No one does World Cup call-up videos quite like Brazil.
The joyous moment upon hearing your name called out by Tite, probably the best manager to be at this summer’s World Cup, was heart-warming to see, as Grêmio defender Geromel was enthusiastically congratulated by teammates and Corinthians full-back Fagner was buried in the embrace of an ecstatic family.
All in all, however, Brazil’s World Cup squad announcement was fairly low-key, devoid of headline-grabbing drama which has previously accompanied the news.
The debate rages
Irrespective of drama, there remain questions to be answered and debates continue to rage as the date of the World Cup draws nearer.
Will Alisson retain his place between the sticks or has Ederson done enough at Manchester City to dislodge Tite’s current favourite? With Dani Alves out, will Fagner automatically take over at right-back or will the more technically gifted Danilo walk into a starting berth?
Will Miranda and Marquinhos start at the heart of the defence or will Thiago Silva be given a final swansong? Can Renato Augusto be trusted with a starting berth after plying his trade in the relative doldrums of the Chinese Super League?
Who out of Willian is Philippe Coutinho can wreak more havoc on an opposition defence? Should Gabriel Jesus or Roberto Firmino – in the form of his life – be given the chance to lead the line?
But it is perhaps that penultimate question which has caused the most fervent debate until now.
With Neymar and Jesus likely to start in attack, will it be Willian or Coutinho who earns a place on the right-hand side of a three-pronged attack?
Previously, it may have looked as if Coutinho were a shoo-in for the role.
The Barcelona playmaker has an excellent understanding with Neymar, having played together at youth level for Brazil, and he has clocked up over 1,100 minutes of international football under Tite whilst being given the mammoth responsibility of filling the boots left by Andres Iniesta at Camp Nou.
Willian, meanwhile, was sidelined by Chelsea boss Antonio Conte in the latter stages of the domestic campaign, and it will almost certainly be to the Brazilian’s benefit should the Italian coach part ways with the Stamford Bridge outfit in the coming days.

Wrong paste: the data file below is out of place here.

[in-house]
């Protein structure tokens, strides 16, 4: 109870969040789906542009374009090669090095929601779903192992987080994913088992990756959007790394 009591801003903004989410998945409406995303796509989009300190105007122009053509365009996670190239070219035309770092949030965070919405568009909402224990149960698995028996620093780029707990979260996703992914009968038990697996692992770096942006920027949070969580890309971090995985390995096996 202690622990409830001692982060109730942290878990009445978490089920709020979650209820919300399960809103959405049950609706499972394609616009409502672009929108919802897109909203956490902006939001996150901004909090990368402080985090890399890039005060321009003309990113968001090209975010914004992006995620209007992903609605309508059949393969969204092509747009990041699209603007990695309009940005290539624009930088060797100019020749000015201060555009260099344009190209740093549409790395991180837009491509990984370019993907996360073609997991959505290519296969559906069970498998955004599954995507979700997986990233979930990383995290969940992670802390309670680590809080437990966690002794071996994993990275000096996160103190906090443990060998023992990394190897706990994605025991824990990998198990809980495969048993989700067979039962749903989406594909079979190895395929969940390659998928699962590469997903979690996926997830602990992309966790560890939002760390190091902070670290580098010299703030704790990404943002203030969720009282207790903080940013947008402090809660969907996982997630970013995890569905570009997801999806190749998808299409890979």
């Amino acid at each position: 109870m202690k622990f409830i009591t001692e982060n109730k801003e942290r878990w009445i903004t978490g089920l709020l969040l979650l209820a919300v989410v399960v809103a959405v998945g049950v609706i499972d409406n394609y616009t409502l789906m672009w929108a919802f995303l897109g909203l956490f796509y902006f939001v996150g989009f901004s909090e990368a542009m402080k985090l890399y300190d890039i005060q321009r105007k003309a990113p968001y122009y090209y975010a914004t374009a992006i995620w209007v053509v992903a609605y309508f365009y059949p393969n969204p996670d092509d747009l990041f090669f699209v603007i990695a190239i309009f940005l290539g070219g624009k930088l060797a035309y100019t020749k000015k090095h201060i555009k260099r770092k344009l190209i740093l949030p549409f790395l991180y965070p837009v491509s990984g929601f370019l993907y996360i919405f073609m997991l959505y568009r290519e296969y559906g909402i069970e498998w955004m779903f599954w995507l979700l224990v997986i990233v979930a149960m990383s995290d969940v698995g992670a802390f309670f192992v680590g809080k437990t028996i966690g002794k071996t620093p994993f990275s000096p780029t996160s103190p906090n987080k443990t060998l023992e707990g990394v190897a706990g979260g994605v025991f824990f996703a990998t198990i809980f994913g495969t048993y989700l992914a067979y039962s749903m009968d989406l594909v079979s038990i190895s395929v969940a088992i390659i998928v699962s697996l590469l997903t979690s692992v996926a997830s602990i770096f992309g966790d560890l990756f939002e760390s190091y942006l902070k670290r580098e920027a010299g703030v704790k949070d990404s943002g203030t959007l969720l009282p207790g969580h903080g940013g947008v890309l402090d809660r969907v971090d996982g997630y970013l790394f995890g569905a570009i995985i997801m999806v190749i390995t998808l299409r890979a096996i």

In addition, the 29-year-old has played just 830 minutes of international football under Tite.
He has, however, earned 17 of his 55 caps under the current manager, and his performance in the March friendly against Germany was encouraging as the forward provided the assist for Jesus to score the only goal of the game in Berlin.
A 2006 repeat
When directly compared with Coutinho, the creativity that Willian offers can often be overlooked. He is an outlet and there must be some temptation to throw both players in, alongside Neymar and Jesus, in an orgy of offensive firepower.
Yet, it looks less than likely that Tite will start with an attacking quartet at the World Cup, as Carlos Alberto Parreira did in 2006 with Ronaldo, Adriano, Ronaldinho and Kaká, leaving Emerson and Zé Roberto to man the midfield.
That scheme saw Brazil meekly eliminated at the quarter-final stage by France, the first top-class side they met in Germany, and the fear must be that a 4-2-4 would once again leave the seleção far too exposed against first-rate sides.
Employing both Willian and Coutinho would mean sacrificing one of Fernandinho (or Renato Augusto) or Paulinho, but nothing in Tite’s selections thus far has indicated he is likely to make such a bold or rash call – make your own mind up – at such a crucial time.
Willian the work-horse
With that in mind, Willian’s industriousness may well come to the fore in Russia. Should Fagner or Danilo opt to push forward on the right flank, the Chelsea man is more likely to cover the defensive line than his Barcelona counterpart.
And while he may not have been playing quite so regularly as the season comes to a close, Willian has proven consistently that he is capable of hurting the very best.
He was comfortably the best player on the pitch when Chelsea drew with Barcelona in the Champions League back in February and he is one of the most dangerous dead-ball specialists on the planet.
Furthermore, Willian has experience behind him, something that, as the pressure is ramped up during the knock-out stages of the biggest football tournament around, could be a priceless characteristic when it matters most.
The Chelsea man was part of Scolari’s expedition in 2014, while Coutinho was behind the likes of Oscar and Shakhtar wide man Bernard four years ago.
Ironing out the creases
Since Tite’s reign began both Coutinho and Willian have been an integral part of the boss’ thinking. The pair were in the squad for the first game, a World Cup qualifier against Ecuador in September 2016, and it is now unthinkable that either would be omitted from a Brazil squad.
What it may ultimately come down to is a question of balance.
A front three of Coutinho, Neymar and Jesus offers precious little protection down the flanks or to a midfield which may be in danger of being overexposed against the likes of Germany, Spain and Argentina.
Brazil have come on leaps and bounds under Tite.
From being in danger of not qualifying for the tournament for the first time in their history to being considered one of the favourites for the crown, there is much to be positive about as Brazil make their final preparations in Teresopolis, high up in the Rio mountains, before heading to Europe.
With friendly games against Austria and Croatia to come, it could well be only on the eve of the tournament itself that we are able to decipher Tite’s plans.
For all the good work done so far, there are still issues to be ironed out.
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